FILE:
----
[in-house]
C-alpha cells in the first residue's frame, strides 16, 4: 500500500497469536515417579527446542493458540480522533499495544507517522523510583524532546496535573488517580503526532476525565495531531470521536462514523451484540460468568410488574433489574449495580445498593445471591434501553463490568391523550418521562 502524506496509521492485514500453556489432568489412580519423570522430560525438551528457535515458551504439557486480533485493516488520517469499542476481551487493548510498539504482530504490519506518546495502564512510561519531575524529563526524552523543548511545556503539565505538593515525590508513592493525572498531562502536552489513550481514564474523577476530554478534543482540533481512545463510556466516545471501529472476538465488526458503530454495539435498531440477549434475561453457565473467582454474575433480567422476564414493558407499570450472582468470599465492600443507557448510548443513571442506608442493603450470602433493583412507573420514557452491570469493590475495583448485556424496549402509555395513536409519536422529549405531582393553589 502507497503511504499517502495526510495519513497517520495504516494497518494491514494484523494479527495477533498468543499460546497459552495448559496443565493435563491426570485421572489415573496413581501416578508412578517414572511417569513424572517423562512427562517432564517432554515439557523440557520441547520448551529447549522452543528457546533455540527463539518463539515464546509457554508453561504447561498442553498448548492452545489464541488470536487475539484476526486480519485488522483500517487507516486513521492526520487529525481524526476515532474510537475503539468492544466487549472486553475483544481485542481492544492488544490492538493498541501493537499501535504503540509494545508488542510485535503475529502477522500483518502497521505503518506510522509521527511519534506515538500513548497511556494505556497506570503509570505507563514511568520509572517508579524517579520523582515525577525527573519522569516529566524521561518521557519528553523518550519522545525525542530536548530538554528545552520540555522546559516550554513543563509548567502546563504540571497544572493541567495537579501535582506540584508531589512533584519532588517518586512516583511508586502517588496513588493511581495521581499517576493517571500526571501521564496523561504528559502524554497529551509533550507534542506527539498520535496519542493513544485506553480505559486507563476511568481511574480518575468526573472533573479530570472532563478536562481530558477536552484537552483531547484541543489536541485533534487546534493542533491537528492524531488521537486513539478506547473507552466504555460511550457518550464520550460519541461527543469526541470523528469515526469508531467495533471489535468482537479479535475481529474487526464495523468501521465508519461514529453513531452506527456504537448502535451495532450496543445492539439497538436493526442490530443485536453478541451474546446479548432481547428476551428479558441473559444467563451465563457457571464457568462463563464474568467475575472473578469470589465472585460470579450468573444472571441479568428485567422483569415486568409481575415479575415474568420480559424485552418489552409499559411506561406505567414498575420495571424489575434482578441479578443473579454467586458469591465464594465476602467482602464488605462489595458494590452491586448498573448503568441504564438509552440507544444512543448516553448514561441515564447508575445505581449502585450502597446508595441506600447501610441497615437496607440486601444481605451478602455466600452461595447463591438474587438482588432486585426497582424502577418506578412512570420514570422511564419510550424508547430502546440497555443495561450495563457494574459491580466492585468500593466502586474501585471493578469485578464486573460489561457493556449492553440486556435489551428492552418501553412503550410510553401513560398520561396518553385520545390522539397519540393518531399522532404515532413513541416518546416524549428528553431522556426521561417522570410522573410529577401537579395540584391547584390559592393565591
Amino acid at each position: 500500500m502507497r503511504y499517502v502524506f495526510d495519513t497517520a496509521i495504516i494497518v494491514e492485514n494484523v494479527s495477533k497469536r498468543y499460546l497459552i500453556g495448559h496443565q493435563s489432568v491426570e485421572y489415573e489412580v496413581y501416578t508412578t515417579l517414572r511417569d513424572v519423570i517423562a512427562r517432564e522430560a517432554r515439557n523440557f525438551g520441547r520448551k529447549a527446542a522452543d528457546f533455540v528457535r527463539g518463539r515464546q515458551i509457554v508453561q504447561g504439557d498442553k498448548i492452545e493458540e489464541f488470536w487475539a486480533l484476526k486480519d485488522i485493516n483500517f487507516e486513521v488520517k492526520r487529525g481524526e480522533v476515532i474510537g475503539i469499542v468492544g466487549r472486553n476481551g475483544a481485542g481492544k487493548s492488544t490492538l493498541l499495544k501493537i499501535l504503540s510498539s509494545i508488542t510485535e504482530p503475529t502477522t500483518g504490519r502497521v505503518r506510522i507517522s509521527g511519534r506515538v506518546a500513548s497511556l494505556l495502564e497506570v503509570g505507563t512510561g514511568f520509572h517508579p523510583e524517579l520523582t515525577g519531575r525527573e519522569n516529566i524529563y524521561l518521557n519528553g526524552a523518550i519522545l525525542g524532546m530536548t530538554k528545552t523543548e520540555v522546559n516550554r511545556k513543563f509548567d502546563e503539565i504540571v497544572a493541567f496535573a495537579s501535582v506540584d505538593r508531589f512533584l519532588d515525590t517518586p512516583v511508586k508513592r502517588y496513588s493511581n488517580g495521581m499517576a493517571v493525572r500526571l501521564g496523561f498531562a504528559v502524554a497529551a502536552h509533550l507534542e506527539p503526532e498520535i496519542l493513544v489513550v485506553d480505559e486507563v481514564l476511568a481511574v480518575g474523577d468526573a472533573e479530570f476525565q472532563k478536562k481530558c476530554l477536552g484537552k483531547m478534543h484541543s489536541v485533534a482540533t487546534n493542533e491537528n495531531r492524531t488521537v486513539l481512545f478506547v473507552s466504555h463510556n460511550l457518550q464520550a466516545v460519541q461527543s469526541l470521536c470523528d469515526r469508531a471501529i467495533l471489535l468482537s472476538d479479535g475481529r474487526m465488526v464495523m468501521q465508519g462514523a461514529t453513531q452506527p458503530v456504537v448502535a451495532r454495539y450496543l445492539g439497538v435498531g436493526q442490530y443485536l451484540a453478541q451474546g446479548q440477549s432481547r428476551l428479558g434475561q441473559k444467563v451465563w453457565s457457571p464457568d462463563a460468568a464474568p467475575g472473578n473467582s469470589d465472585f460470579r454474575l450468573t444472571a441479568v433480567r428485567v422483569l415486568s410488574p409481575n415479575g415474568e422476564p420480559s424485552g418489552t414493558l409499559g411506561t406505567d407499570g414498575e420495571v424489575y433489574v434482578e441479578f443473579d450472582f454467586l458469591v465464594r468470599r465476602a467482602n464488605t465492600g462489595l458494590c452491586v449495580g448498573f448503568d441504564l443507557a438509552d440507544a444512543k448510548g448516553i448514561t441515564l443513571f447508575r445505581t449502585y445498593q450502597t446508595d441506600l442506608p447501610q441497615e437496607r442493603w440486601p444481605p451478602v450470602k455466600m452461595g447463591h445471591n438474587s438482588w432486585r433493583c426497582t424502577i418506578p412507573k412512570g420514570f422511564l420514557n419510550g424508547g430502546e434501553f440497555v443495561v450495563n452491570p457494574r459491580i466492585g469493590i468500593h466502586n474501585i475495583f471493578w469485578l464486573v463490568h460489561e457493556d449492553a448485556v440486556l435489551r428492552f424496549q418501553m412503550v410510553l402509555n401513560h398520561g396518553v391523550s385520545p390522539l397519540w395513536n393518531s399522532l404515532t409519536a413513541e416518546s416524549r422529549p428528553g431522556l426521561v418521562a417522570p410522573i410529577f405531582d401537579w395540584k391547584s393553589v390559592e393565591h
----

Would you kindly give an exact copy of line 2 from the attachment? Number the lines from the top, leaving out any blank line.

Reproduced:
C-alpha cells in the first residue's frame, strides 16, 4: 500500500497469536515417579527446542493458540480522533499495544507517522523510583524532546496535573488517580503526532476525565495531531470521536462514523451484540460468568410488574433489574449495580445498593445471591434501553463490568391523550418521562 502524506496509521492485514500453556489432568489412580519423570522430560525438551528457535515458551504439557486480533485493516488520517469499542476481551487493548510498539504482530504490519506518546495502564512510561519531575524529563526524552523543548511545556503539565505538593515525590508513592493525572498531562502536552489513550481514564474523577476530554478534543482540533481512545463510556466516545471501529472476538465488526458503530454495539435498531440477549434475561453457565473467582454474575433480567422476564414493558407499570450472582468470599465492600443507557448510548443513571442506608442493603450470602433493583412507573420514557452491570469493590475495583448485556424496549402509555395513536409519536422529549405531582393553589 502507497503511504499517502495526510495519513497517520495504516494497518494491514494484523494479527495477533498468543499460546497459552495448559496443565493435563491426570485421572489415573496413581501416578508412578517414572511417569513424572517423562512427562517432564517432554515439557523440557520441547520448551529447549522452543528457546533455540527463539518463539515464546509457554508453561504447561498442553498448548492452545489464541488470536487475539484476526486480519485488522483500517487507516486513521492526520487529525481524526476515532474510537475503539468492544466487549472486553475483544481485542481492544492488544490492538493498541501493537499501535504503540509494545508488542510485535503475529502477522500483518502497521505503518506510522509521527511519534506515538500513548497511556494505556497506570503509570505507563514511568520509572517508579524517579520523582515525577525527573519522569516529566524521561518521557519528553523518550519522545525525542530536548530538554528545552520540555522546559516550554513543563509548567502546563504540571497544572493541567495537579501535582506540584508531589512533584519532588517518586512516583511508586502517588496513588493511581495521581499517576493517571500526571501521564496523561504528559502524554497529551509533550507534542506527539498520535496519542493513544485506553480505559486507563476511568481511574480518575468526573472533573479530570472532563478536562481530558477536552484537552483531547484541543489536541485533534487546534493542533491537528492524531488521537486513539478506547473507552466504555460511550457518550464520550460519541461527543469526541470523528469515526469508531467495533471489535468482537479479535475481529474487526464495523468501521465508519461514529453513531452506527456504537448502535451495532450496543445492539439497538436493526442490530443485536453478541451474546446479548432481547428476551428479558441473559444467563451465563457457571464457568462463563464474568467475575472473578469470589465472585460470579450468573444472571441479568428485567422483569415486568409481575415479575415474568420480559424485552418489552409499559411506561406505567414498575420495571424489575434482578441479578443473579454467586458469591465464594465476602467482602464488605462489595458494590452491586448498573448503568441504564438509552440507544444512543448516553448514561441515564447508575445505581449502585450502597446508595441506600447501610441497615437496607440486601444481605451478602455466600452461595447463591438474587438482588432486585426497582424502577418506578412512570420514570422511564419510550424508547430502546440497555443495561450495563457494574459491580466492585468500593466502586474501585471493578469485578464486573460489561457493556449492553440486556435489551428492552418501553412503550410510553401513560398520561396518553385520545390522539397519540393518531399522532404515532413513541416518546416524549428528553431522556426521561417522570410522573410529577401537579395540584391547584390559592393565591